Perhaps the most pressing concern about the September elimination of the Ride Free Area (RFA) is the likelihood of severely degraded peak-hour travel times within the Downtown Seattle Transit Tunnel. Without significant mitigation, the already precarious mixed bus-rail operations of the DSTT are certain to get much worse. Of particular concern are northbound trips in the PM peak, as each crush-loaded departure (particularly to Northgate and the UDistrict) will require at least an additional minute of platform time to accommodate fare payment, in addition to the mandatory and time-consuming inspection that each Link train makes before proceeding from Westlake to the Pine Street Stub.
The DSTT currently operates approximately 1,500 trips per day, 750 in each direction. Median overall headway is every 3 minutes in the morning and evening, every 30-60 seconds in the peak, and every 2 minutes mid-day. This offers impressive capacity but – like closely stacked dominoes – precious little room for error. Bus and train breakdowns, cash fares, overly discursive drivers and passengers, overly restrictive train/bus separation requirements, and wheelchair/bike accommodation, can and do cause cascading delays whose magnitude is far greater than the sum of the individual behaviors.
In the absence of instituting proof-of-payment (POP) in the DSTT, it is clear to me that the transition to Pay-as-You-Enter will require reducing overall tunnel bus frequencies in order to avoid a total breakdown of service reliability. Thankfully our agencies are able to “tunnel” or “surface” routes with far less public process than is normally required when a service change is being considered. As someone who commutes from Convention Place to Tukwila every day – in which my mornings are a reliable 30-minute breeze and my afternoons a variable 50-minute headache – I’ve spent a good deal of time thinking in big-picture terms about the proper role of the DSTT in our regional transit system. Below are 5 principles – roughly in order of importance –that I offer as one model for determining which routes to keep underground.
Principle 1: Common corridors should be served by common stops.
Principle 2: Keep routes slated for future LINK conversion.
Principle 3: Remove local routes.
Principle 4: Until the DSTT is rail-only, keep all-day express routes to regional transit hubs.
Principle 5: Except where it conflicts with Principles 1 and 2, remove peak-only routes.
What would the DSTT look like under these principles? And would it solve the capacity problems that will be brought on by the elimination of the RFA?
More after the jump…
Principle 1: Common Corridors
Let’s say you’re in Chinatown at 4:30PM and you want to get to Eastgate Park & Ride. You have two choices: do you go to International District Station and wait an average of 5 minutes for a 212/216/218? Or do you wait an average of 7 minutes at 5th/Jackson for a 211/215/554? Surfacing all Eastgate/Issaquah/Sammamish/North Bend service onto 2nd and 4th avenues would decrease peak headways for Eastside riders from 4 minutes to 3 minutes and remove 10+ buses per peak hour from the tunnel.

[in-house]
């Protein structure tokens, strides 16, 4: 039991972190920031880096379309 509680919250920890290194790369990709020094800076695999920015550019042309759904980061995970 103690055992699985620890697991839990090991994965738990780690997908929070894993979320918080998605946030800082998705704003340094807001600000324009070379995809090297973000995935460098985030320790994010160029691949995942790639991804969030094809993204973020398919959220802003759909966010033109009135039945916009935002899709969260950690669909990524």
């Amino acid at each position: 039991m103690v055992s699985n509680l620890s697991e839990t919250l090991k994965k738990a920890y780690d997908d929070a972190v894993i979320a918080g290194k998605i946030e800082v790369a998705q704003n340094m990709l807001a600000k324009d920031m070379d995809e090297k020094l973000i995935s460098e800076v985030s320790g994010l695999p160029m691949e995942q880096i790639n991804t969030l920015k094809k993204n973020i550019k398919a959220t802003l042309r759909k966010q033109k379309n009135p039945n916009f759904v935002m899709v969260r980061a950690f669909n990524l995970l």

Or let’s say you’re leaving the new Nordstrom Rack at 4:30PM and you are getting picked up by a friend at Evergreen Point. Do you go to Westlake for a 255? Or do you go to 4th/Pike for a 250/252/257/260/265/268/311/545? Surfacing the 255 to 4th/5th Avenue would create a common stop for all SR520 service. Why make riders choose and halve their potential frequencies?
Implication: Routes 212, 216, 217, 218, and 255 would be surfaced.
Principle 2: Keep Future Light Rail Routes
At destinations slated to become LINK stations, interim tunnel bus routes should strive to create a sense of “corridor permanence” in the minds of riders.
Implication: Routes 41 (Northgate), 71/72/73/74 (Brooklyn), 76/316 (Roosevelt), and 550(Bellevue) would remain in the tunnel.
Principle 3: No local routes
Route 106 is the only local route in the tunnel. Riders destined to Renton are much better served by Routes 101/102, and under the September service changes Route 124 is moving to serve Georgetown alongside the 106. Both routes should serve 3rd Avenue to give Georgetown riders frequent service.
Implication: Route 106 would move to 3rd Avenue and interline with Route 124.
Principle 4: Keep all-day express routes.
There is important value in all-day, frequent, express service to suburban transit hubs.
Implication: Routes 101/102 and 150 would remain in the tunnel.
Principle 5: Except where it conflicts with Principles 1 and 2, no peak-only routes.
Implication: Routes 77 (Maple Leaf/North City) and 301 (Shoreline) would be surfaced. Route 301
could travel alongside Route 358 on 3rd Avenue as far north as 3rd/Pine to give Aurora Village riders a choice of local vs express. Route 102 would remain in the tunnel as a minor variant of Route 101.
Under a hypothetical scenario like this, the tunnel would be reserved for regionally important corridors, peak-period runs would be reduced by 30-40%, and off-peak runs would be reduced by 20%. This would properly align common service onto common corridors, , would hopefully reduce enough runs to mitigate the effects of Pay-As-You-Enter, and would improve LINK’s reliability and ridership. For intra-CBD trips there would still be a bus or train every 1.5 minutes in the peak and every 3-5 minutes off-peak.
Metro is working very hard on a post-RFA implementation plan for the DSTT, and this post is not intended as any sort of counterproposal (there is nothing as yet to counter), but merely as a planning exercise to filter routes by a set of specified criteria to see what operational impacts might result. I have been generally impressed with the thoroughness and scope of Metro’s outreach efforts related to the RFA, and I am hopeful that Metro and ST will implement changes that leave us, at a minimum, with no net increase in travel times.